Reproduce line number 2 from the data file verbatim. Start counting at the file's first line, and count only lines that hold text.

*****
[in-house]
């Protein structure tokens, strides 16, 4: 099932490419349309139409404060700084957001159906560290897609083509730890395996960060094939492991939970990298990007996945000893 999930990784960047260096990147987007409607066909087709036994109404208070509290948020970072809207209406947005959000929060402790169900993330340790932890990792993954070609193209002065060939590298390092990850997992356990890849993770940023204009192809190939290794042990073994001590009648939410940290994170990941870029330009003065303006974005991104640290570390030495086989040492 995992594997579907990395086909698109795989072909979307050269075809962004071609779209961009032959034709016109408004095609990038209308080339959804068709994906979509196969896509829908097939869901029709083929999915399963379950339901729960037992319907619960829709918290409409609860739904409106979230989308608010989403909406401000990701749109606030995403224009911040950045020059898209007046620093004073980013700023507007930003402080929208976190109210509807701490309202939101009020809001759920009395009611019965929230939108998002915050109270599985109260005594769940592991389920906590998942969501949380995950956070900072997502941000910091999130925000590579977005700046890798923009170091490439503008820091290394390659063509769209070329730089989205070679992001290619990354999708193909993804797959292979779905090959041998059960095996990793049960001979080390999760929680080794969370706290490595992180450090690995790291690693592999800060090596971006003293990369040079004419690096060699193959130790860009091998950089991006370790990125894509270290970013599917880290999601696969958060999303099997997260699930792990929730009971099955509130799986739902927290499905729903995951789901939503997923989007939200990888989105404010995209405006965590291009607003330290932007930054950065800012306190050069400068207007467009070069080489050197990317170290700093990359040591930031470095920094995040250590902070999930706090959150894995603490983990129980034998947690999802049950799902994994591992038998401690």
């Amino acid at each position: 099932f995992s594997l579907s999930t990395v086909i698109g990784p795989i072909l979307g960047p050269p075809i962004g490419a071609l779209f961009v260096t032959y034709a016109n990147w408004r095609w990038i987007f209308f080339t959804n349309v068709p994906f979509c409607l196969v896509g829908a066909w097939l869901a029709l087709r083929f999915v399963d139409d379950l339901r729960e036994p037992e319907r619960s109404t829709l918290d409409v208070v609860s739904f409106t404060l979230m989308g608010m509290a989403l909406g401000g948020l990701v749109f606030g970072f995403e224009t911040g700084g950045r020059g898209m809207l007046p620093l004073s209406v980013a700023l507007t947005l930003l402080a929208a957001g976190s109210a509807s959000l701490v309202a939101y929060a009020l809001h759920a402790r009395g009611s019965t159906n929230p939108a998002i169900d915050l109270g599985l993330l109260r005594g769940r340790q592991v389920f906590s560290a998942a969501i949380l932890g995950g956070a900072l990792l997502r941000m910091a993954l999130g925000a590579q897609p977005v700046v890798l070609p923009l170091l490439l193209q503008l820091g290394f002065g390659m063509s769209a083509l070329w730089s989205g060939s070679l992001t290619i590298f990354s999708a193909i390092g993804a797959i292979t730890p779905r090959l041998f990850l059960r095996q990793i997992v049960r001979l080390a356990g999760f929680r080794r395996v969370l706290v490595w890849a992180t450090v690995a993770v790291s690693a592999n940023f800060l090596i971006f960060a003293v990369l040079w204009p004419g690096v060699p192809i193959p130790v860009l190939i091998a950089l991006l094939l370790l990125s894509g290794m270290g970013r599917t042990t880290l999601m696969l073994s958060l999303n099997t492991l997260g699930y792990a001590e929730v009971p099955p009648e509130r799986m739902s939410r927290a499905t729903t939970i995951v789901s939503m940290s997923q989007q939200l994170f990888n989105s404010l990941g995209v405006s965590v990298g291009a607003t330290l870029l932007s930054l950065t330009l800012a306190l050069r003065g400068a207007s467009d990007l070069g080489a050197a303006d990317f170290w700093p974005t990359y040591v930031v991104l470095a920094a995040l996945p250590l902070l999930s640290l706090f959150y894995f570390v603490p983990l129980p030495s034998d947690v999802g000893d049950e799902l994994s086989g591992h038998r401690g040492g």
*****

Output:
């Protein structure tokens, strides 16, 4: 099932490419349309139409404060700084957001159906560290897609083509730890395996960060094939492991939970990298990007996945000893 999930990784960047260096990147987007409607066909087709036994109404208070509290948020970072809207209406947005959000929060402790169900993330340790932890990792993954070609193209002065060939590298390092990850997992356990890849993770940023204009192809190939290794042990073994001590009648939410940290994170990941870029330009003065303006974005991104640290570390030495086989040492 995992594997579907990395086909698109795989072909979307050269075809962004071609779209961009032959034709016109408004095609990038209308080339959804068709994906979509196969896509829908097939869901029709083929999915399963379950339901729960037992319907619960829709918290409409609860739904409106979230989308608010989403909406401000990701749109606030995403224009911040950045020059898209007046620093004073980013700023507007930003402080929208976190109210509807701490309202939101009020809001759920009395009611019965929230939108998002915050109270599985109260005594769940592991389920906590998942969501949380995950956070900072997502941000910091999130925000590579977005700046890798923009170091490439503008820091290394390659063509769209070329730089989205070679992001290619990354999708193909993804797959292979779905090959041998059960095996990793049960001979080390999760929680080794969370706290490595992180450090690995790291690693592999800060090596971006003293990369040079004419690096060699193959130790860009091998950089991006370790990125894509270290970013599917880290999601696969958060999303099997997260699930792990929730009971099955509130799986739902927290499905729903995951789901939503997923989007939200990888989105404010995209405006965590291009607003330290932007930054950065800012306190050069400068207007467009070069080489050197990317170290700093990359040591930031470095920094995040250590902070999930706090959150894995603490983990129980034998947690999802049950799902994994591992038998401690």